BOISE — After a three-year hiatus, hang gliders and paragliders on Wednesday resumed a 35-year tradition of launching from a plateau overlooking the Boise River near Lucky Peak Reservoir.
"We're glad to have this back. We're glad it's not a development," said Patrick Harper, a 12-year paragliding veteran.
The gliders have been shut out since March 2010, when the city of Boise purchased the 700-acre Hammer Flat - once slated to become a 1,350-home development - in a short sale for $4.1 million.
The city closed the property to the public, including hang gliders who had used the spot for decades, while it worked out a deal with Idaho Fish and Game to purchase the property from Boise for wildlife habitat.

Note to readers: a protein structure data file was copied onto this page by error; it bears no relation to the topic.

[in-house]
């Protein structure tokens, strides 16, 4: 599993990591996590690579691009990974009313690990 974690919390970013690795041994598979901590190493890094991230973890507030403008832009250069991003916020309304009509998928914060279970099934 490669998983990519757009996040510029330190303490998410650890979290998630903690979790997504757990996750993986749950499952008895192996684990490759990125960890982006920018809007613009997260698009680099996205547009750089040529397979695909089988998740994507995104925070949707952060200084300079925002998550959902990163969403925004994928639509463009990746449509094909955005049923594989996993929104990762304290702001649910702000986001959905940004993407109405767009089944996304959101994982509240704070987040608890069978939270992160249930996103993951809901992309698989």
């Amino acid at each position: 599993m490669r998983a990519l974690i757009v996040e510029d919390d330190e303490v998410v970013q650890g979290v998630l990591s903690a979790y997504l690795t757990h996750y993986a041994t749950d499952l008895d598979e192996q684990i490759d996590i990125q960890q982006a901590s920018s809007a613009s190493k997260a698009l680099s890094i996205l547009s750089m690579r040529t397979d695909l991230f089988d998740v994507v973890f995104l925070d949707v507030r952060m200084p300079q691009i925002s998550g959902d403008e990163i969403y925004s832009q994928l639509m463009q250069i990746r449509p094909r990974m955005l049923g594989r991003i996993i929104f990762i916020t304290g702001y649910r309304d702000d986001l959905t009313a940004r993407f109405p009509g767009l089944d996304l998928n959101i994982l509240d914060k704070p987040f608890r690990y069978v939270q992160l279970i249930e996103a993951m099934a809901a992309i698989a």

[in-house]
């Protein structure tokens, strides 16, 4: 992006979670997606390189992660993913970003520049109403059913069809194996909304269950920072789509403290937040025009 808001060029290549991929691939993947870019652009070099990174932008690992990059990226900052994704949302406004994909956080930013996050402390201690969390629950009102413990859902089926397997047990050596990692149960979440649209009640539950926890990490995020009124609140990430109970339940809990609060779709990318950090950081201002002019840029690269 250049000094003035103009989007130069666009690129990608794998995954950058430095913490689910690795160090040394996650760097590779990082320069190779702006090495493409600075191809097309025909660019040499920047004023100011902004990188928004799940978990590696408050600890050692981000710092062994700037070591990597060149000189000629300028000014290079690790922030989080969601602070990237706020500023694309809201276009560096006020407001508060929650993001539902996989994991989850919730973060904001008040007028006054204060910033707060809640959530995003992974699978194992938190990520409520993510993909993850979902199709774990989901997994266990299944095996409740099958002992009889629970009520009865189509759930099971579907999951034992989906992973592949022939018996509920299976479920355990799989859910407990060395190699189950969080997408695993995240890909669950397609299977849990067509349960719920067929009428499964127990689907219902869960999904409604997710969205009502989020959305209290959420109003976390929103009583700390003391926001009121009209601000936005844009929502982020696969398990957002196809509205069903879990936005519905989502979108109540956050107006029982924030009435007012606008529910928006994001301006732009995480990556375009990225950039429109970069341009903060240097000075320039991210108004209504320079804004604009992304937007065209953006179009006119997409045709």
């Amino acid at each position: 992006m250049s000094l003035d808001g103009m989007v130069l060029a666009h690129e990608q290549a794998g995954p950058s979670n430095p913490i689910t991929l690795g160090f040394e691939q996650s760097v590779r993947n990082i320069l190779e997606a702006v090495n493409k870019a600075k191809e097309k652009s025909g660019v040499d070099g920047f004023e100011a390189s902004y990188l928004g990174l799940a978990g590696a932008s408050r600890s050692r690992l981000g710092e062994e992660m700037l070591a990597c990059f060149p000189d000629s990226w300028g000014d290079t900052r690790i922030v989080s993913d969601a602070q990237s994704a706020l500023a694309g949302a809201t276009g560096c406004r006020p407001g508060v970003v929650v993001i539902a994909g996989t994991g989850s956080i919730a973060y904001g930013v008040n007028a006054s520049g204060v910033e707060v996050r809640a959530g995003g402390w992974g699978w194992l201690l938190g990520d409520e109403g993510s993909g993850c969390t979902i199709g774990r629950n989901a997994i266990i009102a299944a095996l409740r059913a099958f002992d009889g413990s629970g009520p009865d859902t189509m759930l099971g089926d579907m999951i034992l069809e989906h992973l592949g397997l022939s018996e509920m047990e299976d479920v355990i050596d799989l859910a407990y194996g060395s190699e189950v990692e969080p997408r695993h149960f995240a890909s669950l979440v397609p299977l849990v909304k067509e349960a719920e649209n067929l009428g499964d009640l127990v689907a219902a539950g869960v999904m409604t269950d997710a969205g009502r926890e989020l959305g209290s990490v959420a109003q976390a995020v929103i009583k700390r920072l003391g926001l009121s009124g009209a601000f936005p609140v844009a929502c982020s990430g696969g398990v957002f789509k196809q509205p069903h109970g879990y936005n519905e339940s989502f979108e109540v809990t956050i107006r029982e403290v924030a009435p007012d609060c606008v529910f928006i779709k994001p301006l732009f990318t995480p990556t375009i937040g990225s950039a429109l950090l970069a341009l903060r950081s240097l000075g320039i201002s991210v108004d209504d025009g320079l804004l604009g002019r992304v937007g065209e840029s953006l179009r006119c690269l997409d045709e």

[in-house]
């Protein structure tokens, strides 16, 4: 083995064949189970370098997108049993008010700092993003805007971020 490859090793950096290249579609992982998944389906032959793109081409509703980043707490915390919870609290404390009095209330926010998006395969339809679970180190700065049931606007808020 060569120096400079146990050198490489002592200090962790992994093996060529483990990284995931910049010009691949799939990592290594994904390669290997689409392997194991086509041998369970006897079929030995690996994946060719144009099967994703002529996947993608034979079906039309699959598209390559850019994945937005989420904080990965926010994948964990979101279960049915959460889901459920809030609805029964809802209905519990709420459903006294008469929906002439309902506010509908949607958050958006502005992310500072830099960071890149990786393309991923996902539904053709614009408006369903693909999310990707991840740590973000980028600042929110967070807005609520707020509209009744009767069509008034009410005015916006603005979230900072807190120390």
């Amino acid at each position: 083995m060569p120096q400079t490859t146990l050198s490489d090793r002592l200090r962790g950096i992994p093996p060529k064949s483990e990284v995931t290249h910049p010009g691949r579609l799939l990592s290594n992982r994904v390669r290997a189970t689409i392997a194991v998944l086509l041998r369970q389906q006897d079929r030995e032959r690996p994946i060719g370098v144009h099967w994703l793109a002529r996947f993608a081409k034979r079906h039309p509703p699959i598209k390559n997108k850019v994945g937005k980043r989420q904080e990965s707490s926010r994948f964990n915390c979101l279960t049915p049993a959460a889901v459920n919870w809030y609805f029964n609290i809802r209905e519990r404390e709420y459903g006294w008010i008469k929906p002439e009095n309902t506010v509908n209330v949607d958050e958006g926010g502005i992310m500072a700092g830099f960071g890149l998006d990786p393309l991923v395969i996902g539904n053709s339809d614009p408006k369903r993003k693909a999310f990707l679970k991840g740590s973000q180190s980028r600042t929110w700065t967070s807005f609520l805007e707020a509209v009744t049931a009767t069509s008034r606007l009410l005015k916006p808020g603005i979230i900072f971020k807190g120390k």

Hammer Flat is adjacent to Fish and Game's 36,000-acre Boise River Wildlife Management Area, which provides critical winter range to deer and elk.
Last summer, Fish and Game was finally able to buy Hammer Flat for $4.23 million. Fish and Game immediately opened the property to the public, but kept it closed to hang gliding because aircraft cannot be launched or retrieved within Fish and Game wildlife management areas without a special permit.
Fish and Game and members of the local hang gliding association then started working on a solution.
In March, the department issued a special-use permit allowing gliders to use the area atop Hammer Flat from May 1 to Nov. 15, a less critical time for the area's hoofed wildlife. The wildlife area remains closed to vehicles Nov. 15 to May 1.
"It's the only beginner-friendly launch. It's mostly grassy rolling hills," said Marshall Sinclair, who took the first flight Wednesday. "Everywhere else it's rocky ledges."
Cynthia Sewell: 377-6428, Twitter: @CynthiaSewell